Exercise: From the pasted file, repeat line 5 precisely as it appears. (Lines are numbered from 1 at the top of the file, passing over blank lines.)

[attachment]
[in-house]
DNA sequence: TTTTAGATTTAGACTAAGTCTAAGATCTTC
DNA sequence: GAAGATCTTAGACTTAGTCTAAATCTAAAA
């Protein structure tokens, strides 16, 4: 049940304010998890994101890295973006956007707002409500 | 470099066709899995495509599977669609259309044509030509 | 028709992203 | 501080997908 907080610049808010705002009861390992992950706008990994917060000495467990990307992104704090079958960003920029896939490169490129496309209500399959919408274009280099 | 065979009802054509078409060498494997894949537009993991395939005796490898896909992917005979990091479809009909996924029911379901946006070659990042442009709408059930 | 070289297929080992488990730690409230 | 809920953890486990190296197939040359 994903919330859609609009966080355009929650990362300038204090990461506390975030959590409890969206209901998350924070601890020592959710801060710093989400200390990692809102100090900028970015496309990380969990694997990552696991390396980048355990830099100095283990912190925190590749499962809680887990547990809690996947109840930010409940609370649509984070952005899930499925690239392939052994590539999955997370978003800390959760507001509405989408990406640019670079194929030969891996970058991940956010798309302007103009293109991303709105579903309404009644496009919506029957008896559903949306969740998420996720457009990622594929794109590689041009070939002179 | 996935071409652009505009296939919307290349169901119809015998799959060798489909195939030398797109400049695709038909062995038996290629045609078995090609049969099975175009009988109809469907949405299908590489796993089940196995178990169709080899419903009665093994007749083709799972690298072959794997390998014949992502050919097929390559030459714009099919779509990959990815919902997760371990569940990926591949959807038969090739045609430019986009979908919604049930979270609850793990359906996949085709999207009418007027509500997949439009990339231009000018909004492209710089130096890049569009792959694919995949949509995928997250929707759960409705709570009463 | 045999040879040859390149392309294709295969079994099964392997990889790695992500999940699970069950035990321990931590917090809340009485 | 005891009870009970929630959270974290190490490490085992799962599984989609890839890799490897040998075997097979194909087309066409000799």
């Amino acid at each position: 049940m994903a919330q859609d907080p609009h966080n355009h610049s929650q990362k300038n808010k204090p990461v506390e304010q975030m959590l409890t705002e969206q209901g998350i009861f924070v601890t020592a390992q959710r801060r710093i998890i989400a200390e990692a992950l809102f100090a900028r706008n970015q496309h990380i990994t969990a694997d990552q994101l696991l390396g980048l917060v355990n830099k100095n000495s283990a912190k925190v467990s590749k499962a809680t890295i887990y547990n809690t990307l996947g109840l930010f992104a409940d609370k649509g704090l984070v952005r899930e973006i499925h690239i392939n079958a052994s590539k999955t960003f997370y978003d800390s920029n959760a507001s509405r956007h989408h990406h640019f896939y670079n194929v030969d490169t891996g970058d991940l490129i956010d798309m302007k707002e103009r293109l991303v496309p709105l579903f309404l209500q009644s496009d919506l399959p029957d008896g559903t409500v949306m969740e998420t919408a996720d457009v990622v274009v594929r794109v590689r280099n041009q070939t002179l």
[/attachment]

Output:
């Amino acid at each position: 049940m994903a919330q859609d907080p609009h966080n355009h610049s929650q990362k300038n808010k204090p990461v506390e304010q975030m959590l409890t705002e969206q209901g998350i009861f924070v601890t020592a390992q959710r801060r710093i998890i989400a200390e990692a992950l809102f100090a900028r706008n970015q496309h990380i990994t969990a694997d990552q994101l696991l390396g980048l917060v355990n830099k100095n000495s283990a912190k925190v467990s590749k499962a809680t890295i887990y547990n809690t990307l996947g109840l930010f992104a409940d609370k649509g704090l984070v952005r899930e973006i499925h690239i392939n079958a052994s590539k999955t960003f997370y978003d800390s920029n959760a507001s509405r956007h989408h990406h640019f896939y670079n194929v030969d490169t891996g970058d991940l490129i956010d798309m302007k707002e103009r293109l991303v496309p709105l579903f309404l209500q009644s496009d919506l399959p029957d008896g559903t409500v949306m969740e998420t919408a996720d457009v990622v274009v594929r794109v590689r280099n041009q070939t002179l």